Time for conservatives to ignore this issue. Let the homosexuals have their governmental civil union licenses; let them try to explain throuples and quartets and multiunions. The true sacrament of Marriage cannot be overcome.

8 posted on 07/29/2014 4:42:05 AM PDT by ReaganGeneration2
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To: nickcarraway

Tyranny never lasts.

9 posted on 07/29/2014 4:44:04 AM PDT by SoFloFreeper
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To: nickcarraway

Link to the full-text Free Republic thread.

10 posted on 07/29/2014 5:14:37 AM PDT by Travis McGee (
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To: nickcarraway

An Attorney General who will not defend the state in court. Time for a change. Impeachment NC Republican controlled legislature?

11 posted on 07/29/2014 5:47:45 AM PDT by armydawg505
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To: ReaganGeneration2

“...Let the homosexuals have their governmental civil union licenses...”

No - never stop fighting for what it right - it is the American way (I should say - used to be)

12 posted on 07/29/2014 6:25:31 AM PDT by elpadre (AfganistaMr Obama said the goal was to "disrupt, dismantle and defeat al-hereQaeda" and its allies.)
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To: nickcarraway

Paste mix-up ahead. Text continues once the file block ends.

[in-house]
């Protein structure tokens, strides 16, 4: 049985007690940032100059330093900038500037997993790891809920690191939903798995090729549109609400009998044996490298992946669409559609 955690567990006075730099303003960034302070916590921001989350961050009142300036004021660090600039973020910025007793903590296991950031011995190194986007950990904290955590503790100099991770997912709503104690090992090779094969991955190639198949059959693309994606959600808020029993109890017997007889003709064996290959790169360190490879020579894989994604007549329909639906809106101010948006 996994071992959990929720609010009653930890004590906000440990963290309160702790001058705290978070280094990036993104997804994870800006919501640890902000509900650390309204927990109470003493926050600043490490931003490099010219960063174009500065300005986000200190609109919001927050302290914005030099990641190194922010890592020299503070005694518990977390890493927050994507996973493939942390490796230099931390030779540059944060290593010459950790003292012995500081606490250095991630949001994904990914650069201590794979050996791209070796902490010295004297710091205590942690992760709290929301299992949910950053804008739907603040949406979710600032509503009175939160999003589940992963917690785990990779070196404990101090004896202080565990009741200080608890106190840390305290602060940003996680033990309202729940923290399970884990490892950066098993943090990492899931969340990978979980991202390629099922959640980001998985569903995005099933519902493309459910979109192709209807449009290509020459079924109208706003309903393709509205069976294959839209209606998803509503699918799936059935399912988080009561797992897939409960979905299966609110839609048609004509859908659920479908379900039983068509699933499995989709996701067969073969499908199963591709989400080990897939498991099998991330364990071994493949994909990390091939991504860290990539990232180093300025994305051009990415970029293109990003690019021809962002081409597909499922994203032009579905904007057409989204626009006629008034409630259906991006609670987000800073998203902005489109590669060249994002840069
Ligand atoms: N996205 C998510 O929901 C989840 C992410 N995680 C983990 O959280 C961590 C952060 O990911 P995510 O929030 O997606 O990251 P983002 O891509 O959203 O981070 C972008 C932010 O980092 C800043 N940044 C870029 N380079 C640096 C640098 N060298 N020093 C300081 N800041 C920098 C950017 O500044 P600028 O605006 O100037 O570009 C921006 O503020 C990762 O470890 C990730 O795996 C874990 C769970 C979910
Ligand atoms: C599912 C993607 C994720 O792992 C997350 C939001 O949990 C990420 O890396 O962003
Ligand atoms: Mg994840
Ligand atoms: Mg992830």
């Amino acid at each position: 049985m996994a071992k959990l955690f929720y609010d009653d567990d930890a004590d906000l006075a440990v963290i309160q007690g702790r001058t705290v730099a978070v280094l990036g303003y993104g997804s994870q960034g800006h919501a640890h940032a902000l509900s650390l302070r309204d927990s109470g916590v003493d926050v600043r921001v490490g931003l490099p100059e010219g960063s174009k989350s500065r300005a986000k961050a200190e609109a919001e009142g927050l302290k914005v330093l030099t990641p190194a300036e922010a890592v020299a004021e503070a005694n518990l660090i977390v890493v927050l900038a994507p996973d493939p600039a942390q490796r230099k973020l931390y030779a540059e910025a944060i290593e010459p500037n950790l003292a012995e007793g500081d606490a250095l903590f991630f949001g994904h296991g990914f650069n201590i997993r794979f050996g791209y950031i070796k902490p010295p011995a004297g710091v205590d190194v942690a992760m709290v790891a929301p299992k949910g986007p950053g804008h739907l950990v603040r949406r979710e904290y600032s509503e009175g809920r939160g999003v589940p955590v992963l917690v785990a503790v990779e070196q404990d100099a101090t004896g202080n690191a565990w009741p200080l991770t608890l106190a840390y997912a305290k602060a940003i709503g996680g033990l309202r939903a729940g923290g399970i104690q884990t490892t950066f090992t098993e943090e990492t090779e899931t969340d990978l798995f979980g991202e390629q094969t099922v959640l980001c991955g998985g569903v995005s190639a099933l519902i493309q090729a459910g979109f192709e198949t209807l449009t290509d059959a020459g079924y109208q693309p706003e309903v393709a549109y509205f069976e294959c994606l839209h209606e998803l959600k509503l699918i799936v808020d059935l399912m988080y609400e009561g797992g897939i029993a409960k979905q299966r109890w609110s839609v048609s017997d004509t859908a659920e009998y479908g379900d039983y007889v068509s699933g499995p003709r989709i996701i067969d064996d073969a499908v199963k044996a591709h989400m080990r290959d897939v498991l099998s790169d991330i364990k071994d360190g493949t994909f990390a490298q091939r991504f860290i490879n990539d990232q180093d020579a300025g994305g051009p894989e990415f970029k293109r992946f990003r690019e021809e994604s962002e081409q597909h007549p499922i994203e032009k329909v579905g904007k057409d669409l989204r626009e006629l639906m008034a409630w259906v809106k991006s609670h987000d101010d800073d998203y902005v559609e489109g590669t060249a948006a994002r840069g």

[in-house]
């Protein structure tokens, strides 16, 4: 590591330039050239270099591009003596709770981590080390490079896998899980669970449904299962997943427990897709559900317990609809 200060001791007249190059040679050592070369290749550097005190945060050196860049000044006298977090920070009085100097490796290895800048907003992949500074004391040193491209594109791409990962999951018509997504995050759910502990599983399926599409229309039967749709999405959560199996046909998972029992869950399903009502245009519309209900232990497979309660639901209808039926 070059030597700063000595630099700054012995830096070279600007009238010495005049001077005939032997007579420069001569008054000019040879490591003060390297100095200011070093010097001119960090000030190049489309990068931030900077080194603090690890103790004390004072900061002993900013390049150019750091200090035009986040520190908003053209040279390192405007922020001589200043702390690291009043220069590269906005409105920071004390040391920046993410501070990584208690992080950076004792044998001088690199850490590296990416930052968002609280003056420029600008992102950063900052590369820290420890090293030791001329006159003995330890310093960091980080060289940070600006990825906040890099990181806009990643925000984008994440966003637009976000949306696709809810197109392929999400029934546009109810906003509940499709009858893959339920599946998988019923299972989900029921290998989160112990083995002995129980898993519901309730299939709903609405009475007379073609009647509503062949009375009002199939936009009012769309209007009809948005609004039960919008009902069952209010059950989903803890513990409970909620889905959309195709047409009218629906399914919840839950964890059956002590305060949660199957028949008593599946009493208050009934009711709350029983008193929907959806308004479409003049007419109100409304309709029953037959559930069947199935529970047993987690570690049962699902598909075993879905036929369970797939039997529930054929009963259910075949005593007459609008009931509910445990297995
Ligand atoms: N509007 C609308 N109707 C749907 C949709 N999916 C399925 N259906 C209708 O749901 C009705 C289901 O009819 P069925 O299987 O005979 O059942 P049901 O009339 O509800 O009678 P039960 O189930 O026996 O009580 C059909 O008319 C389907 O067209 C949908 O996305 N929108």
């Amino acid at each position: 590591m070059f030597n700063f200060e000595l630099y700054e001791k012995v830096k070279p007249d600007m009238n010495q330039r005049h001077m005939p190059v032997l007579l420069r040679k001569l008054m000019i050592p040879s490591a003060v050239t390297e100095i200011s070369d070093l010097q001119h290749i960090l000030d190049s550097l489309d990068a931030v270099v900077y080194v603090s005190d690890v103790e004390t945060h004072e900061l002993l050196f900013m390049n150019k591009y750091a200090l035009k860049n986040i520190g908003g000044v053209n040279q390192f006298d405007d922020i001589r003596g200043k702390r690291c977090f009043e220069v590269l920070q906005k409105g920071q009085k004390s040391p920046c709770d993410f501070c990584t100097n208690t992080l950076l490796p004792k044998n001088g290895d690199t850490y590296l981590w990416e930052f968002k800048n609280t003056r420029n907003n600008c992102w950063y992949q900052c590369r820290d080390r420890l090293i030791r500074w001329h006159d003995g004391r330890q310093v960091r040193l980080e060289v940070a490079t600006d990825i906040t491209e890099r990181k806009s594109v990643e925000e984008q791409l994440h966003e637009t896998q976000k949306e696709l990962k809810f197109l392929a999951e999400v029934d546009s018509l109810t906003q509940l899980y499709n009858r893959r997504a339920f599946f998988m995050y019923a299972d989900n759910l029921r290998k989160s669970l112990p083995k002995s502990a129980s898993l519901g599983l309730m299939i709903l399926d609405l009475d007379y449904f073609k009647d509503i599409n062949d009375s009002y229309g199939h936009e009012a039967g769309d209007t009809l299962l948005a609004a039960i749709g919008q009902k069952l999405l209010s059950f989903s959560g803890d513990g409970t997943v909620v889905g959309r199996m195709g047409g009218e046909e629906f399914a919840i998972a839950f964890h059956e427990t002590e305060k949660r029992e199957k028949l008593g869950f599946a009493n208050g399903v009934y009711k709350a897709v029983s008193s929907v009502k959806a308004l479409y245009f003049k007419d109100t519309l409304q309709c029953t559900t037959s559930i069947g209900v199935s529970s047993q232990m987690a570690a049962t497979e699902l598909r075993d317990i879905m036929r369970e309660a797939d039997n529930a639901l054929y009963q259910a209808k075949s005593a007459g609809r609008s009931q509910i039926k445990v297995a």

Maybe this degenerate MF should stop taking his salary if he doesn’t want to do his job

13 posted on 07/29/2014 6:37:01 AM PDT by Rome2000
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To: John S Mosby

The spineless Cooper has about as much chance being the next governor of NC as I do, nil and none. When he says he “personally” agrees with homosexual “marriage” you know he’s nothing in the world but a spineless, partisan shill for the extreme left-wing of the Godless democrat party.

14 posted on 07/29/2014 7:37:19 AM PDT by NKP_Vet
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To: nickcarraway

Everyone who thought that Lawrence v. Texas was a good ruling now has AIDS-infested blood on their hands. This is what happens when you deny the states the right to ban Sodomites: the same Sodomites start campaigning to destroy marriage.

15 posted on 07/29/2014 12:40:57 PM PDT by Objective Scrutator (All liberals are criminals, and all criminals are liberals)
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To: Objective Scrutator

The Constitution does not mention marriage or sodomites. If it is not mentioned in the US Constitution it is left up to the states to decide. That’s the problem with the US Supreme Court; they make up the rules as they see fit. Maybe one day there will be a Republican governor that tells the Feds to go straight to hell. If it’s not in the Constitution it’s the right of the governor of a particular state to run his state as he sees fit, not the robed, unelected tyrants.

16 posted on 07/29/2014 12:46:47 PM PDT by NKP_Vet